Where to put additional code for model.

Hi,
I have written a method to map three 'virtual' fields in my form to
one 'proper' field in my model.
It looks like this:

class Class
  def map_three_fields(var1, var2, var3)
    string_val = "...do stuff..."
   self.class_eval string_val
  end
end

I hope you know what you're doing. What if one of the strings is

%x{echo gotcha}

or worse?

At the moment it is sitting at the top of my model, but the method is
quite long and this looks a bit ugly / cluttered.

Then move it down to the bottom, or if you want to hide it even more,
put it in a module:

class MyModel < ActiveRecord::Base
  include ComplicatedStuff
  ...
end

And if so, will it work out of the box or do I need to add a
"require" somewhere or alter any configuration files.

As long as it is in one of the "usual" directories, i.e. app/models,
lib, the module will be found automatically.

Michael

Hi,

Thanks very much for the replies.
I will follow Michael's advice and stick it in a module.

> I hope you know what you're doing.

Probably nowhere near as much as I should

> What if one of the strings is
> %x{echo gotcha}
> or worse?

It's a date input which is mapped.
In the model the field is :dob and is a string.
In the form this is split into :dob_day, :dob_month, :dob_year

Using the method I wrote (currently) in my model I can them write:
map_three_fields :dob_day, :dob_month, :dob_year

and they are returned as a string containing a date in the form of
"dd-mm-yyyy" (including hyphens).

Why? IMHO, the best you can do is have a look at how date_select works,
you'll notice that it already does what you're trying to do. For the
long story see the code in date_helper.rb and date_helper_test.rb
somewhere in ActionView and
Activerecord::Base#assign_multiparameter_attributes. For the short
story, name your fields

dob(1i), dob(2i), and dob(3i) and have ActiveRecord put together these
parts.

In the form the maximum length of dob_day and dob_year are 2
characters. The maximum length of dob_year is 4 characters.

Therefore (I hope) it is not possible to enter "%x{echo gotcha}".

Careful! It may not be possible to enter anything exceeding the max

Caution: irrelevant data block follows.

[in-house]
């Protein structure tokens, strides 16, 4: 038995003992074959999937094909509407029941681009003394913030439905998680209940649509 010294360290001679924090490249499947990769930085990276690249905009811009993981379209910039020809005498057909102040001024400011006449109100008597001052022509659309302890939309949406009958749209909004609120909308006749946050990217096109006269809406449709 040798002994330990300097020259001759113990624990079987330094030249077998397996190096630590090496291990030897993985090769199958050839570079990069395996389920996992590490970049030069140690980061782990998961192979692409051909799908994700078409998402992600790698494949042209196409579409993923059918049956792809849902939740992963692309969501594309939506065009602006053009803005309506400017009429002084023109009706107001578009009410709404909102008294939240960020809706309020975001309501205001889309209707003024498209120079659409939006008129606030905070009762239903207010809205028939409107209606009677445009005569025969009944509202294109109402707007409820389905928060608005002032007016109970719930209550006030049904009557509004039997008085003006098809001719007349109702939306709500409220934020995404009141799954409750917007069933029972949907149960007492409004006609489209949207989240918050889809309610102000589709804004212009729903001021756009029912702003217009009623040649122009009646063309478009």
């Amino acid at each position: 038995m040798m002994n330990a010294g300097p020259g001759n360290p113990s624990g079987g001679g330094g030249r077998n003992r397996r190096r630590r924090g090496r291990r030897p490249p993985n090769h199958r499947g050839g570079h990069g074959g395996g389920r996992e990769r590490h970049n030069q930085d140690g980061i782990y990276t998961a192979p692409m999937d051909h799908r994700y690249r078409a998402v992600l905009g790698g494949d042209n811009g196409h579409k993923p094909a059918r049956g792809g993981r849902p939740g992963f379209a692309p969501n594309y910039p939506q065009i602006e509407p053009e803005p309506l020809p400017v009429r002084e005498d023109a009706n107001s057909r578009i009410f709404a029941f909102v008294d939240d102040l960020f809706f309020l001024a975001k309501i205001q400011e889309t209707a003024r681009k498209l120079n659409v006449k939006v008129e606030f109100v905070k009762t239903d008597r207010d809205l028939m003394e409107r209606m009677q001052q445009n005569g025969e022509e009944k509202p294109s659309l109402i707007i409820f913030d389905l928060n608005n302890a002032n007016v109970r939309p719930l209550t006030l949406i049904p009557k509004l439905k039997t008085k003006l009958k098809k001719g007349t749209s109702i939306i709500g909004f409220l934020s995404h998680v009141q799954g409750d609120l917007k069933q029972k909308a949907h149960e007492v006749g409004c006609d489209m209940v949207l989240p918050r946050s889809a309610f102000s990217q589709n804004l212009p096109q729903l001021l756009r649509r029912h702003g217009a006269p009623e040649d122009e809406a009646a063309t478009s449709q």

length in the average browser, but that doesn't stop anyone to submit
requests to your app with other tools.

Now the question to make you slap your hand on your head and look at
the ceiling:
What would this do, anyway?

%x{echo gotcha} is another way of writing `echo gotcha`. Each of these
executes the given command(s) with the right of the current user. It's
like that you wouldn't enter cd $HOME; rm -rf by yourself, so you'd
better not give someone else an opportunity to enter %x{cd $HOME, rm -
rf} for you.

Do you have any comments, ideas, criticism about doing things this
way?

I found relatively little on the inputing of dates in forms using
Rails online (date select is genuinely rubbish) and the form should
also run without javascript. Therefore I put this method together
myself and would be very grateful if anyone could point out if there
are any massive security exploits that I have overlooked.

Passing arbitrary, user-provided strings to eval or class_eval *is* a
huge security hole.

Michael

Hi Michael,
Thanks for the reply.

>> "dd-mm-yyyy" (including hyphens).
>
> Why? IMHO, the best you can do is have a look at how date_select
> works, you'll notice that it already does what you're trying to do.

But isn't date_select really feeble?
For example it is very easy to make the whole application crash by
giving date_select false input (eg. enetering 31st February with no
year. http://www.ruby-forum.com/topic/183310)

The app does not crash, it just reacts with an exception to malformed
input data. I think Fred Cheung's suggestion in that thread is
completely right: Catch that exception and handle it. From the
ActiveRecord::MultiparameterAssignmentErrors exception you can even find
out which attributes were involved an generate a nice error message.

> Passing arbitrary, user-provided strings to eval or class_eval *is*
> a huge security hole.

You're right.
I did have everything working without using eval.
The method with eval was just intended to make everything that bit
neater.
Would it then be sufficient to check the user generated input for
numericality (ie. enduse that the user has only entered numbers as
they are supposed to) and only carry out eval in this case, or would
that make no difference?

You can, of course, do your own sanitizing of input data. But in this
particular case I don't see the point. You still need to avoid anomalies
like February, 31st. I don't see any advantage in doing this stuff
yourself instead of giving ActiveRecord a chance and mop up in case it
indicates a problem. Don't get to enamored with your current approach.

Michael